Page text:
A Deacon’s Musing Serial-Story
Feather’s Fall
began in the blog Stories: Funny Things.
As the Serial-Story unfolds, it would be a gift to hear any
feedback, thoughts, feelings and/or challenges that might arise for you.

Stories Thus Far (Left Tabs):
• Introduction;
• Chronological;
John’s Arc;
• Miriam’s Arc; &
• Stephen’s Arc

 1: John (May 5/12)
 2: Miriam (May 31/12)
 3: Stephen (July 6/12)
 4: John (Jan 25/13)
 5: Miriam (Apr 5/13)
 6: Stephen (May 23/13)

 7: John (July 17/13)
 8: Miriam (Sept 14/13)
 9: Stephen (Oct 24/13)
 10: John (Feb 14/15)
 11: Miriam  (June 19/15)

 1: John (May 5/12)
 2: John (Jan 25/13)
 3: John (July 17/13)
 4: John (Feb 14/15)

 1: Miriam (May 31/12)
 2: Miriam (Apr 5/13)
 3: Miriam  (Sept 14/13)
 4: Miriam  (June 19/15)

 1: Stephen (July 6/12)
 2: Stephen (May 23/13)
 3: Stephen (Oct 24/13)



I love a good tale, a yarn that stretches and threads, which connects and binds two dimensional text into vibrant friends, cherished antagonists and, ultimately, leaves you with a longing for more as the yarn ends. I have been reading a long time. I have sought places of intimacy in places in which people walked in vacuums or hiked the splendid Elven forests where magic remains, even in its waning years. I have felt Canadian literature flow from the dystopic imaginings of Atwood to the poetry of Bronwen Wallace, which makes clear that the mundane is extra-ordinary …

And yet, in these ongoing years, as the temptation of adult-cynicism is ever-present, I notice that stories seem to lose their hold on the mind’s eye. Whereas the rich depth of the Lord of the Rings, first read at age 12, once wove a world of good and evil, a place where melancholy of friendship inspired and loss was experienced with renewal, people now seem less inclined to imagination, less willing to imagine something new, and that makes me sad …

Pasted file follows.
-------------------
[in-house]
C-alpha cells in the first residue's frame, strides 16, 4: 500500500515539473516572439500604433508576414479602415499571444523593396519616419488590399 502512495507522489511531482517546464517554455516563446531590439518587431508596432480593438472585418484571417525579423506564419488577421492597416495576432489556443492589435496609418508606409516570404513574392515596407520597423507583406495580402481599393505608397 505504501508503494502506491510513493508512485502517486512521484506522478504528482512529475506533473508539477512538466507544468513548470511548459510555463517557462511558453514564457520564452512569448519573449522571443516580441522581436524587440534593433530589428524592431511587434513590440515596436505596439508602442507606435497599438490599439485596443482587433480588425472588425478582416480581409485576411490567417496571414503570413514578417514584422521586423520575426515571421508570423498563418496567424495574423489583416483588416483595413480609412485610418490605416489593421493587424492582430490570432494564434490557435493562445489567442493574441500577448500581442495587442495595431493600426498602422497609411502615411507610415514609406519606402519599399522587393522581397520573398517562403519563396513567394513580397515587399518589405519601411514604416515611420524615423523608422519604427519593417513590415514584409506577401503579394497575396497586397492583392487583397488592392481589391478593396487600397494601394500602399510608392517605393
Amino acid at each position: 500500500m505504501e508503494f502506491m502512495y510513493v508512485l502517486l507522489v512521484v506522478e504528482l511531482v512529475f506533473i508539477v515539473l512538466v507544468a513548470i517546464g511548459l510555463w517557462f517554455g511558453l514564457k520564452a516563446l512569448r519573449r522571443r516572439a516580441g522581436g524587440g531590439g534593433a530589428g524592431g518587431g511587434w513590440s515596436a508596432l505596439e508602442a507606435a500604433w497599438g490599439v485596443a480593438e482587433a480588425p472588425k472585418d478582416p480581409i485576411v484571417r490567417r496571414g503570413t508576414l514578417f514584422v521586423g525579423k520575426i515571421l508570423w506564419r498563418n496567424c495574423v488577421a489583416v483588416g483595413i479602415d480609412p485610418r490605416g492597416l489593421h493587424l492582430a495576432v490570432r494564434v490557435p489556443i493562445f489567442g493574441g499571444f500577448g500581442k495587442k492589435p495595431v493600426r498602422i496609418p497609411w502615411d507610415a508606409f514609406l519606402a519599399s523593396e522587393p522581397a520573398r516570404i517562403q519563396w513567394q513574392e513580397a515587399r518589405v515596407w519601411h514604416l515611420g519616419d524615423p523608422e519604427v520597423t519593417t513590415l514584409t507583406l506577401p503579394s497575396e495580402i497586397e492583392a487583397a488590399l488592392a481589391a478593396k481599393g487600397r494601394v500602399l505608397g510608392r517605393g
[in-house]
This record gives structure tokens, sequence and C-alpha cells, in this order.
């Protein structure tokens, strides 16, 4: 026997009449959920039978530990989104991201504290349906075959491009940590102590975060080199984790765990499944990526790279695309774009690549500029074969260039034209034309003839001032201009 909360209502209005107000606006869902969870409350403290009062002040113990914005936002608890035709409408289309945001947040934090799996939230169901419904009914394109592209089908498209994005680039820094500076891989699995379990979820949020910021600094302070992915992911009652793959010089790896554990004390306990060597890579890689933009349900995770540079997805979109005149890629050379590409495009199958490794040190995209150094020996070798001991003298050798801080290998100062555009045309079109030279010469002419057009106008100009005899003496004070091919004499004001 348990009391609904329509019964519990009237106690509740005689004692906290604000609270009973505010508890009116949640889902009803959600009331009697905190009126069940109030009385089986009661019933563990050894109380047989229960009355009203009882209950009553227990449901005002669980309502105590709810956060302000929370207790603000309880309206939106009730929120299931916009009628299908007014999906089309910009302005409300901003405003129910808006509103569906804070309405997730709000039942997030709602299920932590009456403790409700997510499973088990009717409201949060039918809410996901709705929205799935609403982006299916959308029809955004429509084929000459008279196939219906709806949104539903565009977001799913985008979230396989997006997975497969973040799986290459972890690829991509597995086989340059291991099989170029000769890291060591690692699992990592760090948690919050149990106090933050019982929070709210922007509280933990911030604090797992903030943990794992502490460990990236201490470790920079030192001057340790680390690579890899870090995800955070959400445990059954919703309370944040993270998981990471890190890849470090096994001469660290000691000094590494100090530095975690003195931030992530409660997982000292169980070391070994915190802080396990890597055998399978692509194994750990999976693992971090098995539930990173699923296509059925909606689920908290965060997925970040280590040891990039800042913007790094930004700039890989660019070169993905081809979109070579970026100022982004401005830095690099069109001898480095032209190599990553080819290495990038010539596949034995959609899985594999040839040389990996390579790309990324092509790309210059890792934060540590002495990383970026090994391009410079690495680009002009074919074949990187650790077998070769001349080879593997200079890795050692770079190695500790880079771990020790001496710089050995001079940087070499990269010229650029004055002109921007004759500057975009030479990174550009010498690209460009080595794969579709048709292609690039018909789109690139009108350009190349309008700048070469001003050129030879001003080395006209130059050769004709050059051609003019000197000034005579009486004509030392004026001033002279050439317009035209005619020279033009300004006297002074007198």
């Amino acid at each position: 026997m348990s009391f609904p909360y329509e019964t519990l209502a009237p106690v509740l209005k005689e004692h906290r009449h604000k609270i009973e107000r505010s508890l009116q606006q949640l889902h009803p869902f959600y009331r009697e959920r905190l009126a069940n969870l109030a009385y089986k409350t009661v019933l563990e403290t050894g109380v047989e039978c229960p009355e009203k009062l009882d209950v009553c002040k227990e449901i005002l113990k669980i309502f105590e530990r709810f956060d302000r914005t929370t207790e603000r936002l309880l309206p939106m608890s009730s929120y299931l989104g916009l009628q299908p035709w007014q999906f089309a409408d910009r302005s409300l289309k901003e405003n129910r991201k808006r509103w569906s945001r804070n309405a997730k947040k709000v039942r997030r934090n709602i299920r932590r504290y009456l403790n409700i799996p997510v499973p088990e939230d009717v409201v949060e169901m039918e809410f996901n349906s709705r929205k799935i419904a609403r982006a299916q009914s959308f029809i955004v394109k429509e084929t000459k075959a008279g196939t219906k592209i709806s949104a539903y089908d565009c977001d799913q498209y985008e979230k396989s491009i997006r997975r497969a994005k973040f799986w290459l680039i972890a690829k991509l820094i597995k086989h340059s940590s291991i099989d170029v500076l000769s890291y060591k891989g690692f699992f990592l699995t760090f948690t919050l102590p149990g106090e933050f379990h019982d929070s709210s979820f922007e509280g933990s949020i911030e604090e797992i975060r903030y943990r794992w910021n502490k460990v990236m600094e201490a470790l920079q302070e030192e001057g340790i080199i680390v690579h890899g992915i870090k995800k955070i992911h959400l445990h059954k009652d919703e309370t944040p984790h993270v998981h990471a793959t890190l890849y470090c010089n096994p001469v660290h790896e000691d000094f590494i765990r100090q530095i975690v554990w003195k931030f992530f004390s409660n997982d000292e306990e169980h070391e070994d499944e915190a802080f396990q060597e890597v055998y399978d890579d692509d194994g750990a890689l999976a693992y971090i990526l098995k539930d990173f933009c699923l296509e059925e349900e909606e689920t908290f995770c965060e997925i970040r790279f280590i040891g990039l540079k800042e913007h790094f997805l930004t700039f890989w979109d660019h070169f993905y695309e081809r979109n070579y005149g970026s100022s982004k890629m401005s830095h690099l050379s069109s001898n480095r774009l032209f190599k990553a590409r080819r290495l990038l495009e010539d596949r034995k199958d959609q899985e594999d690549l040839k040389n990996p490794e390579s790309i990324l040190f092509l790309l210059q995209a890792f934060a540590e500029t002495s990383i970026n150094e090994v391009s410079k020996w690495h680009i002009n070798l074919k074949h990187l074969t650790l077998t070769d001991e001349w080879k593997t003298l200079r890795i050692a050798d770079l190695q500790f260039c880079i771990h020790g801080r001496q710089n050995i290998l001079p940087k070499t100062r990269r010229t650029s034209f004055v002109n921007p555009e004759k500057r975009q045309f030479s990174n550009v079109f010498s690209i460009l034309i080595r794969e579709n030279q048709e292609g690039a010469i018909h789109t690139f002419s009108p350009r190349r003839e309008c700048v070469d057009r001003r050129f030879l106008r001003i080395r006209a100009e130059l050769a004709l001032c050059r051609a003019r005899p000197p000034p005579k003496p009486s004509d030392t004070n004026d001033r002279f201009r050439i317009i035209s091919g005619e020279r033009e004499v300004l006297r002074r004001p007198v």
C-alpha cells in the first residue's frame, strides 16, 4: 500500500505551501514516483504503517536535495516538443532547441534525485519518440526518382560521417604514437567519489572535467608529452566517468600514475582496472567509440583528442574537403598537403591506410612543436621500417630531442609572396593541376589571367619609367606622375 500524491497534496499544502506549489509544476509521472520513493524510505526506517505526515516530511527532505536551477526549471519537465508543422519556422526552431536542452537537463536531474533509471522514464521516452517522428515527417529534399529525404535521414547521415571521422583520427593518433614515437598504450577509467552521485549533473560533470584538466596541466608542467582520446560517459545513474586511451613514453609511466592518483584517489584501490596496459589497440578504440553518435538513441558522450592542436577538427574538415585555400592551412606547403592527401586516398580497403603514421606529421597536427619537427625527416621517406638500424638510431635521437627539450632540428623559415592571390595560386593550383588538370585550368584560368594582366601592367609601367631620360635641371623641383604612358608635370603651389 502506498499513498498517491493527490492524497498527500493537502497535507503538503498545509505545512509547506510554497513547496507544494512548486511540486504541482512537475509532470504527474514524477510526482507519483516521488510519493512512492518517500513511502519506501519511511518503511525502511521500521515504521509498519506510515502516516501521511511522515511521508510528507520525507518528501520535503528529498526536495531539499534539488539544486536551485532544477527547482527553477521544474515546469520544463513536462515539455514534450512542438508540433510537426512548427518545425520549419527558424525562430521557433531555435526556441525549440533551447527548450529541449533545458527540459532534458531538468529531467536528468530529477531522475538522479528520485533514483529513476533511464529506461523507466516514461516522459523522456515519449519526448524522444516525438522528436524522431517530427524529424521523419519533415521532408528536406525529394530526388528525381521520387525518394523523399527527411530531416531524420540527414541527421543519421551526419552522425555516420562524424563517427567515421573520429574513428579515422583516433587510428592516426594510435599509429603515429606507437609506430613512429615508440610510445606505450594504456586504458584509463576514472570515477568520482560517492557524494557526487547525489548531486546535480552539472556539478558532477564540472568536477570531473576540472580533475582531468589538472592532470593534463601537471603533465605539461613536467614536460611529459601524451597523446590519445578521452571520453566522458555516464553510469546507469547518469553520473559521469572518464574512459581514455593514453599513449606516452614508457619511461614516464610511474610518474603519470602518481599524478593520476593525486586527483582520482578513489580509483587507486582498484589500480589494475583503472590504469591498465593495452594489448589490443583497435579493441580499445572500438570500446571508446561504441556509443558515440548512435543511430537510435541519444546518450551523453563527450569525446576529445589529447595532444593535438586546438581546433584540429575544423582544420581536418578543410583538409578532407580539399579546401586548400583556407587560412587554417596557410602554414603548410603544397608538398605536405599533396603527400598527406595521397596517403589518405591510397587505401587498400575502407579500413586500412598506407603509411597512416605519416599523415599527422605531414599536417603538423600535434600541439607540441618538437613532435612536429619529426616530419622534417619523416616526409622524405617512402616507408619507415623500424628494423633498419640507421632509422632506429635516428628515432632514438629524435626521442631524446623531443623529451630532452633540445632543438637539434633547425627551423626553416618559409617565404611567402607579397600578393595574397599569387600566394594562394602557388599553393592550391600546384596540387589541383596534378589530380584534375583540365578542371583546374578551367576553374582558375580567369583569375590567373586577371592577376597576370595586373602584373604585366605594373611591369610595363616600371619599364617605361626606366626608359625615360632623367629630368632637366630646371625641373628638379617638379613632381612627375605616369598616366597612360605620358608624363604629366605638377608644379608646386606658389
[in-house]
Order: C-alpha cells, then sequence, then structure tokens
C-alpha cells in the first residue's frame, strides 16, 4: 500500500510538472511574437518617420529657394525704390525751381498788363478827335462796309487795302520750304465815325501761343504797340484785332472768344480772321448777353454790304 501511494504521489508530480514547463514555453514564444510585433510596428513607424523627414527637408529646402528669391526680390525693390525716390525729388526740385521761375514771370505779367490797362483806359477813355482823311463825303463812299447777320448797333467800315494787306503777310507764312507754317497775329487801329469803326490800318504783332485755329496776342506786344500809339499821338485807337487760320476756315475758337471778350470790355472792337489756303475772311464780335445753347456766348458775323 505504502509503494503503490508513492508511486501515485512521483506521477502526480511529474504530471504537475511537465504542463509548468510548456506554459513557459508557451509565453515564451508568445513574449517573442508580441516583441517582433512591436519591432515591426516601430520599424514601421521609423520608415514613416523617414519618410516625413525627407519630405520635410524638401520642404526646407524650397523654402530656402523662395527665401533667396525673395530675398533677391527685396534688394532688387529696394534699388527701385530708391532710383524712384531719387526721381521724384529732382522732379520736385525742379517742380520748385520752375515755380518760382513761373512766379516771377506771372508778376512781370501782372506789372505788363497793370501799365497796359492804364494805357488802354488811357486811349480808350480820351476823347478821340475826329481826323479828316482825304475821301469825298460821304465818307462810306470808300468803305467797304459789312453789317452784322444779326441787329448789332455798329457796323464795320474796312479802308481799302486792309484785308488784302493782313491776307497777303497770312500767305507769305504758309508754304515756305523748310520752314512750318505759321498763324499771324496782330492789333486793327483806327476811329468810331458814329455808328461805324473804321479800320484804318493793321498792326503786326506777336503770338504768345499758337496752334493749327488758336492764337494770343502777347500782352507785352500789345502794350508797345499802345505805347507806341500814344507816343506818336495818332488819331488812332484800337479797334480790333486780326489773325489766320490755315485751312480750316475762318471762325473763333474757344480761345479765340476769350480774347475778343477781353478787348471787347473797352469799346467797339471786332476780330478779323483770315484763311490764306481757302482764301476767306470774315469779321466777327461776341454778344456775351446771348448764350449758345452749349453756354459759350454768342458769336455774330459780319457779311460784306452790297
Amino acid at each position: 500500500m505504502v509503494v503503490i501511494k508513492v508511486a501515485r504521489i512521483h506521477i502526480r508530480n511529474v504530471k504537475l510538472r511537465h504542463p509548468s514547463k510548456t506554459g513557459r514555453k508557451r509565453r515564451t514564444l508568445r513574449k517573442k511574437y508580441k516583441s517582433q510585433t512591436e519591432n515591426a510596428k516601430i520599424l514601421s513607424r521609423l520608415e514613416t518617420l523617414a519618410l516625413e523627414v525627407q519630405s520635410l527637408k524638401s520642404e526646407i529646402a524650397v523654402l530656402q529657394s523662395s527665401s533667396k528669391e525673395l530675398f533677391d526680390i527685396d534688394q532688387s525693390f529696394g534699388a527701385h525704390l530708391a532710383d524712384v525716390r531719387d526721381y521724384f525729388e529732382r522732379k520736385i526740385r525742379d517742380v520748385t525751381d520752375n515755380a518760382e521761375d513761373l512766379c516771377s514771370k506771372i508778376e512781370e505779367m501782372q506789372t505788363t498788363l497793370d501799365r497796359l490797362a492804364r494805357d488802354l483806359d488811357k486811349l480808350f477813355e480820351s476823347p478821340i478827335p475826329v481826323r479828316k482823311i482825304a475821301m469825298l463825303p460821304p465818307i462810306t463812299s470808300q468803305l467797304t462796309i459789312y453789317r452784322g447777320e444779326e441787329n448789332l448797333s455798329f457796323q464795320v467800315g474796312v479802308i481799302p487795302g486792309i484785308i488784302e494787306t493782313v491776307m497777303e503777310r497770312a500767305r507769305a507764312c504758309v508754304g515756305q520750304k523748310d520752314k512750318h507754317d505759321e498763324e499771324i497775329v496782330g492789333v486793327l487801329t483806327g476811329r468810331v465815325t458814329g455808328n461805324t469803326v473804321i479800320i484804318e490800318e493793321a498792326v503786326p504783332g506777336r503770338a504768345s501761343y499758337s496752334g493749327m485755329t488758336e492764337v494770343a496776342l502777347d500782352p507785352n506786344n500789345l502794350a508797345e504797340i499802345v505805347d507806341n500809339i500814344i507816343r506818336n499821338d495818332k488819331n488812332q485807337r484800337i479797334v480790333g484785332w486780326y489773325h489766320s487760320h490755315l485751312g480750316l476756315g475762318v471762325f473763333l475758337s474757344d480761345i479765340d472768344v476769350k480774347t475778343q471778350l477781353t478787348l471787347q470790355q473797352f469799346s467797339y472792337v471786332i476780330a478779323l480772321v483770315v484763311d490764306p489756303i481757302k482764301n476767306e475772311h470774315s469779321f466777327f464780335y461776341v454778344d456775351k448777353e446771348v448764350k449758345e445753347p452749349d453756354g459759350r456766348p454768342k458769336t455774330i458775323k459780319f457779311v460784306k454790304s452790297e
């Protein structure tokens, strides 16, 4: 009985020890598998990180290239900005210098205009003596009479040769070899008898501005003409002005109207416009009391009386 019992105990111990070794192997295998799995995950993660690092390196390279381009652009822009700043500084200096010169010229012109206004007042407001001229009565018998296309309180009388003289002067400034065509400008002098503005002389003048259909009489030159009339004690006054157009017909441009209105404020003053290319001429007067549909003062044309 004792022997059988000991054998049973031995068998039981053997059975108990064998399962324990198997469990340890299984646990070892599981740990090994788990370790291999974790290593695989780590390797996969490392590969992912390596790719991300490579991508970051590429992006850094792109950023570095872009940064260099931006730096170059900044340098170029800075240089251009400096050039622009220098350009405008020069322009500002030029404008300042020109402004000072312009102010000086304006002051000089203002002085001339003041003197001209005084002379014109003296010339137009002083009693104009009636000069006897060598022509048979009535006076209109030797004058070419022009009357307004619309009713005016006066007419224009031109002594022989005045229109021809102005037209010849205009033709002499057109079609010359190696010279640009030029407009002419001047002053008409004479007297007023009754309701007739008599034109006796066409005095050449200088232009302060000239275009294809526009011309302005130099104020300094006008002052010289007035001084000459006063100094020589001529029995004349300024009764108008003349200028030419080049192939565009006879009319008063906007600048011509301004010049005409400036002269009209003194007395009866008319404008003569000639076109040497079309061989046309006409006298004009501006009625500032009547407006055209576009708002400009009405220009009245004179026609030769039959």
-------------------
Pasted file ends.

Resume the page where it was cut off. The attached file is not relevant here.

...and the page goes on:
Stories are funny things: they inspire, comfort, challenge and allow the mind to create realities that are as different as they are well-known paths from here to there and back again.

Stories are funny things: when our own reality seems impossible, where people suffer in needless situations, they can shine a light through the darkness to possibility, if only we take the time to be enticed into the potential.

Stories are funny things: they mirror our mistakes and reflect back how we might learn from them. They help us to begin to integrate harms we have caused and lead us to places of forgiveness and healing.

Sacred Scriptures (the First Testament, Hebrew Scripture, the Old Testament) and Holy Tomes (The Second Testament, the New Testament) are, at their essential core, stories. They are tales of broken people doing unexpected and marvellous things. They are narratives of the powerful and wealthy oppressing and pillaging the least in their midst for short-sighted gain. These writings, millennia old, are inspired by people wrestling with the Holy, attempting to discern how to navigate potential in a human world of mottled greyness. They are the lingering whisper of a Creator essentially bound in History sharing a longing, a passion, a desire to see us awaken to the truth that we are Beloved, exceptional in our diversity and bound to the end from the beginning!

In reflecting about stories, their import, the power to break us open to possibility and potential, it seems to me that a blog may have a role to play. It can either harness the creativity of characters navigating their way through the plot or it can reinforce paralysis. In the face of a dominant message that would rather you and I acquiesce our own agency in the tale of our collective experience, perhaps this space might ask you which character you are?

I have been thinking a lot about stories and it’s just possible some new characters may be coming to a Musing soon …